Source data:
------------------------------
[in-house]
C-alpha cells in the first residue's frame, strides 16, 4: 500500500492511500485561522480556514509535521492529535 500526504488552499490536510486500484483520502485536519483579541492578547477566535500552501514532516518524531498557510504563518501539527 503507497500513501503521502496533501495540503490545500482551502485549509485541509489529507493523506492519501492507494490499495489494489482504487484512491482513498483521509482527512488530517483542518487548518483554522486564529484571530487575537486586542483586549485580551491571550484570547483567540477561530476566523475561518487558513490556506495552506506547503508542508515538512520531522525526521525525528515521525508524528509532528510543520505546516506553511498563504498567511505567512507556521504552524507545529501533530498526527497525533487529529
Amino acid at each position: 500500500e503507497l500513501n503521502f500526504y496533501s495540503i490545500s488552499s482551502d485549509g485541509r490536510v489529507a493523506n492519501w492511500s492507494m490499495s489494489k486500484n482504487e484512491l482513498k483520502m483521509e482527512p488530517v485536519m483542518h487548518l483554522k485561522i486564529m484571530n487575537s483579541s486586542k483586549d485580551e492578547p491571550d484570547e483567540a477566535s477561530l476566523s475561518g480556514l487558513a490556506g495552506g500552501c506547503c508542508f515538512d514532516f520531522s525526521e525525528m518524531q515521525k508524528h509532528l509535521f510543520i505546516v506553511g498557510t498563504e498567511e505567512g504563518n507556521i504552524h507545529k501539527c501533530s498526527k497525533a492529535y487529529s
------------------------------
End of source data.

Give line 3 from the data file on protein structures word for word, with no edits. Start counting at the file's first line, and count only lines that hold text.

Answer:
Amino acid at each position: 500500500e503507497l500513501n503521502f500526504y496533501s495540503i490545500s488552499s482551502d485549509g485541509r490536510v489529507a493523506n492519501w492511500s492507494m490499495s489494489k486500484n482504487e484512491l482513498k483520502m483521509e482527512p488530517v485536519m483542518h487548518l483554522k485561522i486564529m484571530n487575537s483579541s486586542k483586549d485580551e492578547p491571550d484570547e483567540a477566535s477561530l476566523s475561518g480556514l487558513a490556506g495552506g500552501c506547503c508542508f515538512d514532516f520531522s525526521e525525528m518524531q515521525k508524528h509532528l509535521f510543520i505546516v506553511g498557510t498563504e498567511e505567512g504563518n507556521i504552524h507545529k501539527c501533530s498526527k497525533a492529535y487529529s